Plan B, if you have the opportunity, can be very economical as well. With plan B I did not get enough notice to set up the bale grazing in advance for one reason or another. There is already snow on the ground and the twines are probably already frozen to the bale. In this method of bale grazing I am buying hay off of a nearby neighbour. I have negotiated the delivery into the purchase price so the hay supplier is also delivering the hay to me. Because of my summer grazing management, I already have a number of grazing paddocks set up in my fields. I now get my hay supplier to deliver one load to each paddock. In this scenario I will have him place the bales on end so that I can remove the twine easier. Once I remove all the twine, I simply graze one paddock at a time. I usually have the supplier deliver once a month at his convenience. As long as I don’t run out, he can deliver whenever he gets a free day. If you noticed, I never touched a bale with a piece of equipment in this scenario. Yet, I paid the same delivery charge that I would have by hiring a semi to deliver the hay. I have had my yardage below 5 cents/head/day with this method.
I may run into an issue with delivery if the snow gets too deep. I also cannot always find hay close by from a producer with the ability to deliver in the snow. I have had this method turn out to be more economical at times, but I still do not like pulling twine off frozen bales.
Plan C is a last resort when I get offered animals to custom feed last minute or maybe I have pasture cattle arrive early in the spring. When the snow is too deep to get out into the fields, I need to hire a snowplow to get the hay in and maybe to plow a path out into the paddocks I will feed in. I only have a bale truck so I am limited to the depth of snow I can get through. I want the hay close to the feeding pastures. I might place the hay in a paddock right near a gate into a couple of other paddocks. I then simply feed hay to the animals with two differences from traditional feeding. First I always feed in the pasture on a new spot to spread the manure and residue around. Second, I set out a week or more worth of feed at a time.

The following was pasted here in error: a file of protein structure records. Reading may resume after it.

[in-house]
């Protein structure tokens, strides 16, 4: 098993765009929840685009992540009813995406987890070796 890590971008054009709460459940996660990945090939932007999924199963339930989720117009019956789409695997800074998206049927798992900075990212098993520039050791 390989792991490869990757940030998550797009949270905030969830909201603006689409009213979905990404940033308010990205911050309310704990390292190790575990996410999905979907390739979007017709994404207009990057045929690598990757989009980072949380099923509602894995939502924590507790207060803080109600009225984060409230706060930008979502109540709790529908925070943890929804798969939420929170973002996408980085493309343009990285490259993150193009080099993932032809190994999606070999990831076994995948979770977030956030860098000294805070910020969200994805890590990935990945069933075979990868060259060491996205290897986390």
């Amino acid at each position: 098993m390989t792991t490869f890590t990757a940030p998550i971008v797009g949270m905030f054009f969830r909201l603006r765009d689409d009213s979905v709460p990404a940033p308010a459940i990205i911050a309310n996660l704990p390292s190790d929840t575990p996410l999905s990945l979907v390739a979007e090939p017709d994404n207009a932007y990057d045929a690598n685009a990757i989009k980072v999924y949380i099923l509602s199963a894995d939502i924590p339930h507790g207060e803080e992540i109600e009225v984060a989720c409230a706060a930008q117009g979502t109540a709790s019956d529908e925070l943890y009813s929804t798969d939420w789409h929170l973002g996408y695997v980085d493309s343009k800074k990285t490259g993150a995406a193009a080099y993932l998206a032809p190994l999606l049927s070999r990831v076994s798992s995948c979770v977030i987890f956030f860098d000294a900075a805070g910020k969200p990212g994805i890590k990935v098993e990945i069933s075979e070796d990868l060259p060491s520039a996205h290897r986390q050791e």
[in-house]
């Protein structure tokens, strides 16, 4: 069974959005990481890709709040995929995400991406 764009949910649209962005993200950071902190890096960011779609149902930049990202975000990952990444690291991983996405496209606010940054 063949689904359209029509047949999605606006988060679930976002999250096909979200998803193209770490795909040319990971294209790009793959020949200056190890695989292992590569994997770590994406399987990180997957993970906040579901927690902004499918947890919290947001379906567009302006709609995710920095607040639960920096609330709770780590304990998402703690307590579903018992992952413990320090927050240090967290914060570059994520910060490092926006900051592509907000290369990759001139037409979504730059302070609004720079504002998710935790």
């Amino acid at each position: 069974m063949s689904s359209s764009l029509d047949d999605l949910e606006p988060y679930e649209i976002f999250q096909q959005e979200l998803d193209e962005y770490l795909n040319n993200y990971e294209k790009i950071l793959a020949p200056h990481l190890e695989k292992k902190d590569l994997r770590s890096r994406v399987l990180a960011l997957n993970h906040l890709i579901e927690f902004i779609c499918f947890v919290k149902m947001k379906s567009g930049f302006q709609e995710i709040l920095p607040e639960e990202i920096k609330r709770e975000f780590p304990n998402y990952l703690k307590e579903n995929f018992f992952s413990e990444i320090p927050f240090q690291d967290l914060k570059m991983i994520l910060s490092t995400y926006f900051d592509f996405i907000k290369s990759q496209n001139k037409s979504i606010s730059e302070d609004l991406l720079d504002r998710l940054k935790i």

More from the Canadian Cattlemen website: Bale grazing on the Niagara Escarpment
I might use two or three different paddocks and then graze each paddock separately. The downside to this method is it involves more equipment and frozen twine. Yardage costs go up so my margin decreases. This is still much more economical than feeding every day in a corral with the added bonus of having no manure to haul later.
In the end, it is the yardage cost that I can control. As a custom operator, this is where I make my profit. Even if you own your own animals and make your own hay, the economics are still the same. You still have labour and equipment costs. The key to bale grazing is to lower your yardage. The lower your yardage, the better your margin. Best wishes! c